When I grow up
Over there on the right side of the page, under my self-portrait entitled “Weary Wayward Traveler Trying to Look Glam In a Black Hooded Sweatshirt in Her Mom and Dad’s Bathroom Mirror,” you will see this little blurb about when I grow up and Africa and stuff. Thanks to AJ, who thought to ask, “What do you mean by ‘stuff’, oh Vague One?”, I am now going to answer some questions I’m sure you don’t have about me since only one person played along and asked me a question.
1. Why Africa?
Good question. I often ask myself (and G-d) the very same thing. When I was very little, my dad was considering a position or being considered for a position (I was too young to understand) in Niger. To my little, tiny, growing-up-in-a-one-horse-town brain, that meant the destruction of all the harmony and balance in my life. No more chi for me. I agonized over the thought of moving to a place where it was Oklahoma summertime times a thousand, twelve months a year. In the end, we stayed put and my chi returned.
Since my father worked in the plant pathology department at an ag(riculture) college, a steady stream of international students passed through his office and labs. And since I was a daddy’s girl, I spent a lot of my time in his office and labs as well. The only student I remember was African. For the life of me I can’t recall his name. He was the sweetest, most handsome man I had ever laid eyes on (I was all of eight). I was mostly fascinated with his accent (beautiful) and his skin (very, very dark). I want to say he was Ethiopian but he could’ve been Sudanese. Aside from a few fuzzy memories of him in the lab tolerating my unabashed stares (I was a smitten kitten), the only thing of substance I remember is my parents throwing one of their huge keg parties and my mom cooking him a huge bowl of rice, per his request. He ate it with his fingers. And of course, I sat right next to him the entire time.
Fast forward many years. At some point, I’m not sure when, the idea of one day visiting Africa became something I gladly entertained. The country smacked of diversity, untamed beauty, and a world completely different than my own. While living in California, the opportunity to spend several months in Africa cropped up twice but nothing panned out. (One of the opportunities involved writing for a non-profit.) And then I watched Hotel Rwanda.
2. Okay. And…?
I was a sophomore in high school when the genocide occurred in Rwanda. I paid absolutely no attention to the news because I had more important things to do, like hate the world and listen to Stone Temple Pilots at an ear-shattering volume. I recommend that everyone see this movie at least once. I’ve watched it three or four times and each time, it is a new experience for me. I most recently watched it on the anniversary of the genocide in April. Having read Romeo Dallaire’s book beforehand, so much more of the movie grabbed my heart and stomped into the ground.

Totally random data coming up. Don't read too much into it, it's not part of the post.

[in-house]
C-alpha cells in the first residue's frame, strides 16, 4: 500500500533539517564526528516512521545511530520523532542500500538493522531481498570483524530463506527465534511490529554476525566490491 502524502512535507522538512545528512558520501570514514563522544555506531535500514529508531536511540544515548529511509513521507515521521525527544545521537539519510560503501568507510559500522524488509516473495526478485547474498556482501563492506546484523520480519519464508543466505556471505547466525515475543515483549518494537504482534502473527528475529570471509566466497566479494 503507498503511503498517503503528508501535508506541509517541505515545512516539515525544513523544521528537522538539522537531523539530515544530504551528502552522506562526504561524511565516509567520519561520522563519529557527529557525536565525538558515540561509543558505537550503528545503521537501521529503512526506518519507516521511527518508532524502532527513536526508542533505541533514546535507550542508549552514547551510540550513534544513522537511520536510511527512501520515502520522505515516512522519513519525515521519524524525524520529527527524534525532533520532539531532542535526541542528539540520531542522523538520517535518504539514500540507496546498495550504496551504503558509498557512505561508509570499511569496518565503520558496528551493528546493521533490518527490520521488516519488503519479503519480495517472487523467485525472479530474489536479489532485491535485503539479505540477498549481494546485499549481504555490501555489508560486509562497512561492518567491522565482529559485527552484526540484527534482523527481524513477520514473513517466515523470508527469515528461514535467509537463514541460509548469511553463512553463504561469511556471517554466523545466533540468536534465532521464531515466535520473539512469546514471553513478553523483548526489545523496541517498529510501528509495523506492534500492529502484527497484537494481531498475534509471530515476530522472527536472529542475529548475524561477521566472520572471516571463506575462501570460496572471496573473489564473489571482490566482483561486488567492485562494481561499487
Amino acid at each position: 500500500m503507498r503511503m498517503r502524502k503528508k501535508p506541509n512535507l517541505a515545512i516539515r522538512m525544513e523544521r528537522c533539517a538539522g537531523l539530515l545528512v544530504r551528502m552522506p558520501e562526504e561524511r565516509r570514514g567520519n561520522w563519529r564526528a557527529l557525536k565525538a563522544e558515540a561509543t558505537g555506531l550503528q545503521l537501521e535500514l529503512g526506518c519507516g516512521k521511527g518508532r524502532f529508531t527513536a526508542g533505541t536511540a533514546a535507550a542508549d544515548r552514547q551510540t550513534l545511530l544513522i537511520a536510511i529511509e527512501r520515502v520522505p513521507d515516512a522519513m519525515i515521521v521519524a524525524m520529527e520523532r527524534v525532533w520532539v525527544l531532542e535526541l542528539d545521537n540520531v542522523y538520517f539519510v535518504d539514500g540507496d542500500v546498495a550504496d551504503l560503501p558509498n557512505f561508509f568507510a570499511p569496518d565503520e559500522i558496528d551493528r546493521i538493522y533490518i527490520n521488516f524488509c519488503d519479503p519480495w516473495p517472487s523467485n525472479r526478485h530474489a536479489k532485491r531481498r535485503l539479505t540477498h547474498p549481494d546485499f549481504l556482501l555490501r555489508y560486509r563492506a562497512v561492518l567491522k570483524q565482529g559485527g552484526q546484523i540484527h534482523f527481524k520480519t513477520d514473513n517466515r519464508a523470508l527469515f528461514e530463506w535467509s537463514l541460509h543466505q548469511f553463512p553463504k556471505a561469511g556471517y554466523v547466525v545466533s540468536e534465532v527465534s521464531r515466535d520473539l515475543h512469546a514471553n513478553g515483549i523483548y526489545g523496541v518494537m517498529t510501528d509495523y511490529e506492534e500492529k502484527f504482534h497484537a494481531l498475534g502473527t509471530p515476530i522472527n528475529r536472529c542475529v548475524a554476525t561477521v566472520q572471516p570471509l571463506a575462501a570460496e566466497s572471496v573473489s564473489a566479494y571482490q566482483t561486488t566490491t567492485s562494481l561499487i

After seeing it for the first time, I felt disgusted. Disgusted and ashamed and angry. Roommate told me about Darfur. The walls of my naiveté began crumbling down. It’s fascinating to think that something as mind-boggling as genocide could still happen today. Given my morbid obsession with the Holocaust, it seemed natural to extend that obsession to current events.
3. You’re weird!
Yes, thank you for that observation. Next question.
4. What is it you plan to do in Africa, exactly?
Eradicate hunger and poverty. Give women equal rights. Protect little girls from being sold into marriage at age 11. Make everyone play nice. Adopt my Grace.
But realistically, I would like to work for a non-profit or a human rights organization and establish programs for widowed women/single mothers in post-conflict areas, starting with Rwanda. A whole host of issues interest me: child soldiers, education, HIV/AIDS (particularly among the women in post-conflict areas), forced or “early” marriage, female genital mutilation, refugees, and IDPs.
5. Do you have a plan?
Currently, my plan involves getting a second bachelors in International Studies. I’m applying for spring admission here but will probably take a class for credit this fall that will count toward the degree. Since my foreign language from undergrad is completely useless outside of a certain part of Oklahoma and parts of Alabama and Florida, I will be undertaking French, which I’m hoping won’t kill me. I’m also considering an Anthropology or Africana Studies minor.
Of course then comes graduate school and my lofty dreams of attending Columbia’s School of International and Public Affairs to get my Masters in International Studies with the functional area of human rights and the regional focus of Africa.
See? I have a plan! I have to work very, very hard and make very, very good grades to get into SIPA. This is where I get discouraged. I haven’t found a second choice school yet. Sigh.
6. Shut up shut up shut up shut up
But I haven’t even told you about my ultimate goal of working for Human Rights Watch!
7. I don’t care. Shut up.